Released in 1972, Romany was the second half of The Hollies’ brief journey into harder rock. It came on the heels of Distant Light, which had spawned the hit single, “Long Cool Woman In A Black Dress.” The two albums shared the same cover art of a mysterious forest; Distant Light showing it in summertime while Romany changed the scene to the dead of winter. Some critics haven’t been fond of Romany, possibly due to its extensive use of outside songwriters, but more likely because distinctive lead vocalist Allan Clarke was AWOL at the time. Still, it does have its merits.
With Clarke off pursuing a short-lived solo career, The Hollies recruited baritone vocalist Mikael Rickfors from the Swedish band, Bamboo. Rickfors arrived as they continued to turn up the guitar power, and he played an essential role in what seemed to be an effort to mimic the vocal approach former member Graham Nash was creating with David Crosby and Stephen Stills. The CSN style harmonies were particularly impressive on the single, “Magic Woman Touch” and the ambitious title track (both written by songwriter C.H. Jennings).
Rickfors didn’t hesitate to put his stamp on Romany. A cover of David Ackles’ “Down River” was more of a solo effort, with Rickfors convincingly conveying the emotions of a man meeting his ex-girlfriend shortly after he’s been released from prison. His own composition, “Touch,” combined elements of prog rock and jazz. The catchy and guitar-driven “Wont We Feel Good That Morning” (credited to Leslie - Day) foreshadowed power pop. Rickfors’ deep vocals combined with the high harmonies of guitarists Tony Hicks and Terry Sylvester, creating a sound similar to Cheap Trick.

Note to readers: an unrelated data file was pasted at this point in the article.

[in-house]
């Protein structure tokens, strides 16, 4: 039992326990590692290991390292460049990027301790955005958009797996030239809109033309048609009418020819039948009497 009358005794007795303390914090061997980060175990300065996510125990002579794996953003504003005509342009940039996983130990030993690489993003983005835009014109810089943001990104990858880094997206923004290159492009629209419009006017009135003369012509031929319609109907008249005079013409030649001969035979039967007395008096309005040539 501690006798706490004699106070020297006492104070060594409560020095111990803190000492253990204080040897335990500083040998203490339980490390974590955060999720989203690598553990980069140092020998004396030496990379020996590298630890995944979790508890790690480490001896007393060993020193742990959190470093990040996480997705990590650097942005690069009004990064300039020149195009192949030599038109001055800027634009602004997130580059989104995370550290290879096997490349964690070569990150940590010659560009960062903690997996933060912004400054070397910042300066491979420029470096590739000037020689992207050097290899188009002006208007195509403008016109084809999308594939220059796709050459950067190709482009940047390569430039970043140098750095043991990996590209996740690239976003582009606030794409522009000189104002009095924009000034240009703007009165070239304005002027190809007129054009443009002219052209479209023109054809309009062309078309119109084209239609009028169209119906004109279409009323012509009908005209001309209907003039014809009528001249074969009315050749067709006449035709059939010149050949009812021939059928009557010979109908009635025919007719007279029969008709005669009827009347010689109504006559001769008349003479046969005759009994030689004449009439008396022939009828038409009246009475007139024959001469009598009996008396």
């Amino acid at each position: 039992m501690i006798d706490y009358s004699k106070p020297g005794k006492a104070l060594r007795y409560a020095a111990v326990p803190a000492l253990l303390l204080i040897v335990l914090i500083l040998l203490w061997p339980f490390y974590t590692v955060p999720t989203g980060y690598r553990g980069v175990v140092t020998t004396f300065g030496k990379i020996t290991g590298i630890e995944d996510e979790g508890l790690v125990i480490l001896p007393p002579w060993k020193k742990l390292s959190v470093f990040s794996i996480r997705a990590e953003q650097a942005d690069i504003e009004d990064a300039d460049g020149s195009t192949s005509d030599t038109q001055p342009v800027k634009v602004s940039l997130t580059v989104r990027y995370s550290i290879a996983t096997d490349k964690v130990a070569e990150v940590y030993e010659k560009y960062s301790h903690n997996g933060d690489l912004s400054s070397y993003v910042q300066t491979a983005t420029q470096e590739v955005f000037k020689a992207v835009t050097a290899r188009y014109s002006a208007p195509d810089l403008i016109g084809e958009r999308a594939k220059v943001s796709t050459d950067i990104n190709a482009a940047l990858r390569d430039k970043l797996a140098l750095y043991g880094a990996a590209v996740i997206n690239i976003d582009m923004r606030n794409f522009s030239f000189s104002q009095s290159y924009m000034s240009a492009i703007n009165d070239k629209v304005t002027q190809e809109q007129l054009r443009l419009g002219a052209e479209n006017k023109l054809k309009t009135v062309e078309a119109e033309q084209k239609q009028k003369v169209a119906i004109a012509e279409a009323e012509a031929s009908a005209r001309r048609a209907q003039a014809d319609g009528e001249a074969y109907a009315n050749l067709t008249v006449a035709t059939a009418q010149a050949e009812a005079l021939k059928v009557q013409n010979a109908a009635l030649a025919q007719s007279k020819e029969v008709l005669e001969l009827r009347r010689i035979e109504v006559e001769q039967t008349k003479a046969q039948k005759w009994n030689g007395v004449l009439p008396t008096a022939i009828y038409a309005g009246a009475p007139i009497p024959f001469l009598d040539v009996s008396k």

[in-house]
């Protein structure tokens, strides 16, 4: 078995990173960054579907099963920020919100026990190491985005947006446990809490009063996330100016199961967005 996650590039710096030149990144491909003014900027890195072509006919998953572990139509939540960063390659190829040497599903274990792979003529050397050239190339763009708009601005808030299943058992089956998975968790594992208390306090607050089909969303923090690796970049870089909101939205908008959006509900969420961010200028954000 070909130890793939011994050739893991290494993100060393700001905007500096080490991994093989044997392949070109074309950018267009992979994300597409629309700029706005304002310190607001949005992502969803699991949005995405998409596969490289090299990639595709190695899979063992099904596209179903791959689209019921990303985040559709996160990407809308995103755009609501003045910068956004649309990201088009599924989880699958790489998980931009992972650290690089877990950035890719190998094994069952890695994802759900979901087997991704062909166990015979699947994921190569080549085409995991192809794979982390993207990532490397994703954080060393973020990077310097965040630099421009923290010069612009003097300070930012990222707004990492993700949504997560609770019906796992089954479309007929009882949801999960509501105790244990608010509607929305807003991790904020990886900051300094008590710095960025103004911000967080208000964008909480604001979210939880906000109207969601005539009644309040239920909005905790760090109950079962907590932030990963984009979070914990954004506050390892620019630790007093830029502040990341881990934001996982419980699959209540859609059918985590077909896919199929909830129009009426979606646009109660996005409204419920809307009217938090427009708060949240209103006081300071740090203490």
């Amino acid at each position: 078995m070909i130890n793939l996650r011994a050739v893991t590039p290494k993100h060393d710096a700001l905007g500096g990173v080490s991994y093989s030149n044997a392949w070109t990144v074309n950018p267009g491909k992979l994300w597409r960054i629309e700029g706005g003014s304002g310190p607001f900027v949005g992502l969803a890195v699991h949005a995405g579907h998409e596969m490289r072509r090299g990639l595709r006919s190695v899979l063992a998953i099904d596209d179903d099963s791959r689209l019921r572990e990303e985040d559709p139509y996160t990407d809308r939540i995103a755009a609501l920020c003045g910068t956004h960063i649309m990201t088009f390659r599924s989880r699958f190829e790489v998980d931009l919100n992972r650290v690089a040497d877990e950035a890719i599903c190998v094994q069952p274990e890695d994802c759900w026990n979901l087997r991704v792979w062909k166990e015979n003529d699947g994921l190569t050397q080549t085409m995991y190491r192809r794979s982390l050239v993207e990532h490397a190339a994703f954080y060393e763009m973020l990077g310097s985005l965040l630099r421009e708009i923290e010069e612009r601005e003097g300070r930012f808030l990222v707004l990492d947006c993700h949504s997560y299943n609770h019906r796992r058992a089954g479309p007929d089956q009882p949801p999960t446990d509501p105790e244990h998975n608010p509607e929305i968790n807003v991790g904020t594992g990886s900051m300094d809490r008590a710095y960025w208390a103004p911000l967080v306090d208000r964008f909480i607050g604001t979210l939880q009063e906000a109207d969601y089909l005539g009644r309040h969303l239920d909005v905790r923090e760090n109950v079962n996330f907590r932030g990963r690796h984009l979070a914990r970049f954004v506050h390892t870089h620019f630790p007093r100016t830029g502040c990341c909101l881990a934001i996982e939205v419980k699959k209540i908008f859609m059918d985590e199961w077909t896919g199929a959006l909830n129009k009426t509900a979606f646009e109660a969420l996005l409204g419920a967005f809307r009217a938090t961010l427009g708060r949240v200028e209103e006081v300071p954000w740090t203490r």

The other Hollies expanded their boundaries as well. Judee Sill’s “Jesus Was A Crossmaker,” a provocative song about struggling with one’s faith, was rendered with gorgeous vocals, while the exotic imagery of “Words Don’t Come Easy,” another Jennings composition, was set to an acoustic guitar and percussion arrangement. “Slow Down,” another Leslie - Day song, was a fast-paced, hard-hitting gem. “Blue In The Morning,” written by Hicks and his writing partner at the time, Kenny Lynch, sounded more like a traditional Hollies track, and was a great deal of fun.